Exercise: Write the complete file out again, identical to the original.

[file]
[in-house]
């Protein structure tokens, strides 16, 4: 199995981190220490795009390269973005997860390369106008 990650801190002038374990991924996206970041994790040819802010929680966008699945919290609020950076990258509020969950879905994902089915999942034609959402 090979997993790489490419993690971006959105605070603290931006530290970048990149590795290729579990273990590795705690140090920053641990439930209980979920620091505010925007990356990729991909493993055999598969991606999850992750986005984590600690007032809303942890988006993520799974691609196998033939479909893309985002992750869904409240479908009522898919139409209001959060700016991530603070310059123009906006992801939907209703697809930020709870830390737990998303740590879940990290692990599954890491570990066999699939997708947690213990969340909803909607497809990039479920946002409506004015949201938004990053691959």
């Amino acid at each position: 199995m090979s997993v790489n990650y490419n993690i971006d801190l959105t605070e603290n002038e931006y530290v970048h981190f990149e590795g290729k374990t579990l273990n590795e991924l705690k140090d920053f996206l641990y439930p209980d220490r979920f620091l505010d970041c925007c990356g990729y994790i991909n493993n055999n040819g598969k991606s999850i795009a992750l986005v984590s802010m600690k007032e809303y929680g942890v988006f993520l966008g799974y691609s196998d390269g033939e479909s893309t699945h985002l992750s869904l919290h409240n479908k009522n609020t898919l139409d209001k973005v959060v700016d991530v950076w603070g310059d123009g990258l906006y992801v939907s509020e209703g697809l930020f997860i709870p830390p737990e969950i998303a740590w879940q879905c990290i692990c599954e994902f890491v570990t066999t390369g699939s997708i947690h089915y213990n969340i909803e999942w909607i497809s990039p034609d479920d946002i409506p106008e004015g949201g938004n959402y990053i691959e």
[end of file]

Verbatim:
[in-house]
């Protein structure tokens, strides 16, 4: 199995981190220490795009390269973005997860390369106008 990650801190002038374990991924996206970041994790040819802010929680966008699945919290609020950076990258509020969950879905994902089915999942034609959402 090979997993790489490419993690971006959105605070603290931006530290970048990149590795290729579990273990590795705690140090920053641990439930209980979920620091505010925007990356990729991909493993055999598969991606999850992750986005984590600690007032809303942890988006993520799974691609196998033939479909893309985002992750869904409240479908009522898919139409209001959060700016991530603070310059123009906006992801939907209703697809930020709870830390737990998303740590879940990290692990599954890491570990066999699939997708947690213990969340909803909607497809990039479920946002409506004015949201938004990053691959």
């Amino acid at each position: 199995m090979s997993v790489n990650y490419n993690i971006d801190l959105t605070e603290n002038e931006y530290v970048h981190f990149e590795g290729k374990t579990l273990n590795e991924l705690k140090d920053f996206l641990y439930p209980d220490r979920f620091l505010d970041c925007c990356g990729y994790i991909n493993n055999n040819g598969k991606s999850i795009a992750l986005v984590s802010m600690k007032e809303y929680g942890v988006f993520l966008g799974y691609s196998d390269g033939e479909s893309t699945h985002l992750s869904l919290h409240n479908k009522n609020t898919l139409d209001k973005v959060v700016d991530v950076w603070g310059d123009g990258l906006y992801v939907s509020e209703g697809l930020f997860i709870p830390p737990e969950i998303a740590w879940q879905c990290i692990c599954e994902f890491v570990t066999t390369g699939s997708i947690h089915y213990n969340i909803e999942w909607i497809s990039p034609d479920d946002i409506p106008e004015g949201g938004n959402y990053i691959e």